Micah 6:8

"...do justice, love mercy, walk humbly with your God." - Micah 6:8

Wednesday, July 30, 2008

World Refugee Day in Gulu, Uganda

If you lived in Gulu in Northern Uganda you'd get this excited about a little shoe box of pencils, paper and small toys too. This is the area of Uganda where a rebel group called the Lord's Resistance Army has been burning villages, killing, raping, and abducting thousands of children in order make them soliders. Gulu is also one of the cities that housed thousands of night commuting children who left their villages each night and walked hours and hours in order to find a safer place to sleep: under verandas and in the bus parks. Two year ago we would not have been able to visit this place. But for now there is tenuous peace agreement.

We were in Gulu to celebrate World Refugee Day (if you can really celebrate such a thing.) These kids received shoe boxes packed by families in Europe and the US as little tokens of encouragement. The young woman in this photo was looking for something a little more encouraging. She told me how her parents were gone and she was living with an Aunt and Uncle. She had finished secondary school, which is almost a miracle in place where she lives, and she really wants to study at the University. She was hoping I would sponsor her studies so she could have a future. What do you say to that? "I can't, but here have a shoe box?" We both walked away from the conversation feeling disappointed.

Sunday, July 27, 2008

Write some letters to us.

The children who are singing in this video are from Faith Homes Primary School in Kapchorwa, Uganda -- one of the most beautiful and most desparate places in the world. A large percentage of the children who attend school here are orphans. Some beacause of HIV/AIDS and other diseases, and some because of war. Everywhere we traveled in Uganda the plea was the same, "Don't forget us. We need you to remember that we are here and we are suffering."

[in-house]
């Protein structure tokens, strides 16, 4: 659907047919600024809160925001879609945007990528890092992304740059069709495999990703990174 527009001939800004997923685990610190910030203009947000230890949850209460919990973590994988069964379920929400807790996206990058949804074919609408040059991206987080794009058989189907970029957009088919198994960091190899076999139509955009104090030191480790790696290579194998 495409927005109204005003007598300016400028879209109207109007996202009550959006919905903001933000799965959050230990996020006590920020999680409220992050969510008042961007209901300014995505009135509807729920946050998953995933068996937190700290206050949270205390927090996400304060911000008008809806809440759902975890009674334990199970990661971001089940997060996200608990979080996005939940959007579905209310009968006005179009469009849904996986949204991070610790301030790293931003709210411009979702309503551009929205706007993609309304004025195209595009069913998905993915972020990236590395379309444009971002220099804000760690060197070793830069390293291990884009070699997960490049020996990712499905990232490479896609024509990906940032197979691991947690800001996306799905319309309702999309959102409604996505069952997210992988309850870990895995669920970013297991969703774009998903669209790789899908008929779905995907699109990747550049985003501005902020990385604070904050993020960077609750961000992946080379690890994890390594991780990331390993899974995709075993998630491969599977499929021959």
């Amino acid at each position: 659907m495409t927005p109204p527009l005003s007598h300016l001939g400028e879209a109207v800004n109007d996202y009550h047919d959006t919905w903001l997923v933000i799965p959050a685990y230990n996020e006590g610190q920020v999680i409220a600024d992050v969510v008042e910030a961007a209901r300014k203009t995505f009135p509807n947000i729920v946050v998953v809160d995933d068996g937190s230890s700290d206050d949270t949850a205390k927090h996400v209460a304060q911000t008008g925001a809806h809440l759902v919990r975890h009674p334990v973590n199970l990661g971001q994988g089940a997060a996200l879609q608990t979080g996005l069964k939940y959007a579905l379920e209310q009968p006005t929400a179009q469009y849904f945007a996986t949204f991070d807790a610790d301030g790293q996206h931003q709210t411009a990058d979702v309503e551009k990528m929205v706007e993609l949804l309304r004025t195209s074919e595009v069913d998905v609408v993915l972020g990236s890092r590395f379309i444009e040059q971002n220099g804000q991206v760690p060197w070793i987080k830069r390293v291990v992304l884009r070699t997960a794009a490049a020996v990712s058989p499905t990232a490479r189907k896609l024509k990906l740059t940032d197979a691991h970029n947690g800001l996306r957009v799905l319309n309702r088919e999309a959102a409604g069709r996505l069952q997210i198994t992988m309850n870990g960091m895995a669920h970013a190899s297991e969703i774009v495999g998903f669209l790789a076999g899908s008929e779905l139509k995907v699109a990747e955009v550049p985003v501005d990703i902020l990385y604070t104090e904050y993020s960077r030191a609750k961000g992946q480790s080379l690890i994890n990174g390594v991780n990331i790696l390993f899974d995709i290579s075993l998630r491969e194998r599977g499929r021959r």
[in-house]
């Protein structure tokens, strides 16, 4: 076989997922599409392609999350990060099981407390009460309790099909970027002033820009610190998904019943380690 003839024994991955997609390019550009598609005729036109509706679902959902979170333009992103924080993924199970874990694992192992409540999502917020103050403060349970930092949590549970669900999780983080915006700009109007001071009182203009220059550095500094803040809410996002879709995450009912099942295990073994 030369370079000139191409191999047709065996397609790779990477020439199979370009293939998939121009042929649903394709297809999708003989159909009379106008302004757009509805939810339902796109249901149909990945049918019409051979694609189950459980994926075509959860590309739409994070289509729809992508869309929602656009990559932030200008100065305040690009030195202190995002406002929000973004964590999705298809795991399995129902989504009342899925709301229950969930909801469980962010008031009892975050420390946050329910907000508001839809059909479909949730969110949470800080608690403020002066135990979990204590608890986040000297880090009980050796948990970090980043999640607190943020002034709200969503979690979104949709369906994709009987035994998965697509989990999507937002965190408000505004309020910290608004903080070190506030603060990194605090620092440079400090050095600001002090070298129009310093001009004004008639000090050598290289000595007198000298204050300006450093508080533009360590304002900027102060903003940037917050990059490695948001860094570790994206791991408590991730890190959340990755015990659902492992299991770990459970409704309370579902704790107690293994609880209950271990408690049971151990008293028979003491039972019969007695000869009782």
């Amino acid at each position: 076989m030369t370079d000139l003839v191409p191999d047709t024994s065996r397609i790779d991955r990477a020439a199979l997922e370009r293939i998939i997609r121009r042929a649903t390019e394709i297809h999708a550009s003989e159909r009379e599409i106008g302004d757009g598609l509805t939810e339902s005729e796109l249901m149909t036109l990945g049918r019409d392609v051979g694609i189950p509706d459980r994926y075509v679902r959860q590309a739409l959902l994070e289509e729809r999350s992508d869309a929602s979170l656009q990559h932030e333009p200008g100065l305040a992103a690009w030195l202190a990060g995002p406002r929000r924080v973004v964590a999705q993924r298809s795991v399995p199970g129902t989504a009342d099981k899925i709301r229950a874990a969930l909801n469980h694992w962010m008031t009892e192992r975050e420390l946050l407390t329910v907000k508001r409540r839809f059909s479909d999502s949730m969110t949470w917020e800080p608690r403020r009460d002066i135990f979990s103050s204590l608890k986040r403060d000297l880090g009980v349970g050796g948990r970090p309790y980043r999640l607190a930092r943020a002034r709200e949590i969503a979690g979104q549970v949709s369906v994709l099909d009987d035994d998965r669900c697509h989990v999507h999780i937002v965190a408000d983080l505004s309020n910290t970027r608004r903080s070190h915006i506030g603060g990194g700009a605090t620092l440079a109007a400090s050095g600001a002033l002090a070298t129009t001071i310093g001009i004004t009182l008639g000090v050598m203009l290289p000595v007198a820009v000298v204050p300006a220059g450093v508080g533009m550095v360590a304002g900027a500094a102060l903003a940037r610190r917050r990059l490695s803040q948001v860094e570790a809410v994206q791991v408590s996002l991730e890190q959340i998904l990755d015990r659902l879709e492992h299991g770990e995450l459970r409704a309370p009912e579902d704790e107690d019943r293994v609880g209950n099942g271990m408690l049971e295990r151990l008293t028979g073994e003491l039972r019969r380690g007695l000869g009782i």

Leaving Africa is always a terrible mixture of sorrow and relief. Sorrow to leave the friends I've made there, and relief to not have to look poverty in the face every moment of every day. But leaving is dangerous because it makes forgetting easier. I started this blog a year ago as a way to keep my promise to remember my friends who are suffering in Africa. I didn't have any time during the trip to write about my experiences, but maybe that's okay because writing it down now when I'm back home is one way to keep me from forgetting. Each time I sit down to write in the next few weeks, I will take some time to remember.

"Our visitors who are leaving, will you write some letters to us?"

Monday, July 7, 2008

At Home in Kenya

I haven't had much access to the internet, and I have no time to write anything good right now. (I'm okay, Mom : ) I just want to say that it so good to be back home with my good friends in Kenya and I'm so grateful for every day we have here. More later...